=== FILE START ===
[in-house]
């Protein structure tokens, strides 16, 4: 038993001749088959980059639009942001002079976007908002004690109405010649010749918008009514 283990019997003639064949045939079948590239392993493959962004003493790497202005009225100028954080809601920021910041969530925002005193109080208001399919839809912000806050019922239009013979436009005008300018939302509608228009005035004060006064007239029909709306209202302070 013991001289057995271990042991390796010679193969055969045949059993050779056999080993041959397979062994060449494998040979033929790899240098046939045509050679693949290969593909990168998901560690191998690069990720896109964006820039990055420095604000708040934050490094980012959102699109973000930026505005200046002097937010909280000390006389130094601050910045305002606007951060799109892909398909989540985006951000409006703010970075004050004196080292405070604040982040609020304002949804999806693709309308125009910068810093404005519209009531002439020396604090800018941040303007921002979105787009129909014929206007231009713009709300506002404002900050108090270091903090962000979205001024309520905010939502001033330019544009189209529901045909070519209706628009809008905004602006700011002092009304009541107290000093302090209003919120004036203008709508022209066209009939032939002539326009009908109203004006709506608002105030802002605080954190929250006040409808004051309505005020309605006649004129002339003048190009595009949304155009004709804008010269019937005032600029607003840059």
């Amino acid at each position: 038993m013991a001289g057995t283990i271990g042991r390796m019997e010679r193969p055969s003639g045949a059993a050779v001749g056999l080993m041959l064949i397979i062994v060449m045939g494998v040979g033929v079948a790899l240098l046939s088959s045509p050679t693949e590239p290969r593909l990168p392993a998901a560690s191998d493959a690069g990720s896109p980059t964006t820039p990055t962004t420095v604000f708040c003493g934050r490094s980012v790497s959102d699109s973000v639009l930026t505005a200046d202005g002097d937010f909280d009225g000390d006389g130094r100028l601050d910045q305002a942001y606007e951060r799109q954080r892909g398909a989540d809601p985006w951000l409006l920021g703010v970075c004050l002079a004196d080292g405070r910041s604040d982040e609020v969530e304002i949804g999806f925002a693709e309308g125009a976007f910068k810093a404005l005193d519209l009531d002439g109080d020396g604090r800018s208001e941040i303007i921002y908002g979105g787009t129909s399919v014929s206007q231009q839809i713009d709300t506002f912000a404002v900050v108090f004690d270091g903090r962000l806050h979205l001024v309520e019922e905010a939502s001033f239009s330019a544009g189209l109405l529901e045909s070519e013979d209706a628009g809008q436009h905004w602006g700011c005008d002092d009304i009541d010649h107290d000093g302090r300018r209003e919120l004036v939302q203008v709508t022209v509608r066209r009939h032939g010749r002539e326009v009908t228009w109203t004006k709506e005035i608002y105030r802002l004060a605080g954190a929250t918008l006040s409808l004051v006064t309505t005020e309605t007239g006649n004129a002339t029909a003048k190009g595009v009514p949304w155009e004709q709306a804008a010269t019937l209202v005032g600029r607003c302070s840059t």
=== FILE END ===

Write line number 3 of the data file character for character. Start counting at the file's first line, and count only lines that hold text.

């Amino acid at each position: 038993m013991a001289g057995t283990i271990g042991r390796m019997e010679r193969p055969s003639g045949a059993a050779v001749g056999l080993m041959l064949i397979i062994v060449m045939g494998v040979g033929v079948a790899l240098l046939s088959s045509p050679t693949e590239p290969r593909l990168p392993a998901a560690s191998d493959a690069g990720s896109p980059t964006t820039p990055t962004t420095v604000f708040c003493g934050r490094s980012v790497s959102d699109s973000v639009l930026t505005a200046d202005g002097d937010f909280d009225g000390d006389g130094r100028l601050d910045q305002a942001y606007e951060r799109q954080r892909g398909a989540d809601p985006w951000l409006l920021g703010v970075c004050l002079a004196d080292g405070r910041s604040d982040e609020v969530e304002i949804g999806f925002a693709e309308g125009a976007f910068k810093a404005l005193d519209l009531d002439g109080d020396g604090r800018s208001e941040i303007i921002y908002g979105g787009t129909s399919v014929s206007q231009q839809i713009d709300t506002f912000a404002v900050v108090f004690d270091g903090r962000l806050h979205l001024v309520e019922e905010a939502s001033f239009s330019a544009g189209l109405l529901e045909s070519e013979d209706a628009g809008q436009h905004w602006g700011c005008d002092d009304i009541d010649h107290d000093g302090r300018r209003e919120l004036v939302q203008v709508t022209v509608r066209r009939h032939g010749r002539e326009v009908t228009w109203t004006k709506e005035i608002y105030r802002l004060a605080g954190a929250t918008l006040s409808l004051v006064t309505t005020e309605t007239g006649n004129a002339t029909a003048k190009g595009v009514p949304w155009e004709q709306a804008a010269t019937l209202v005032g600029r607003c302070s840059t």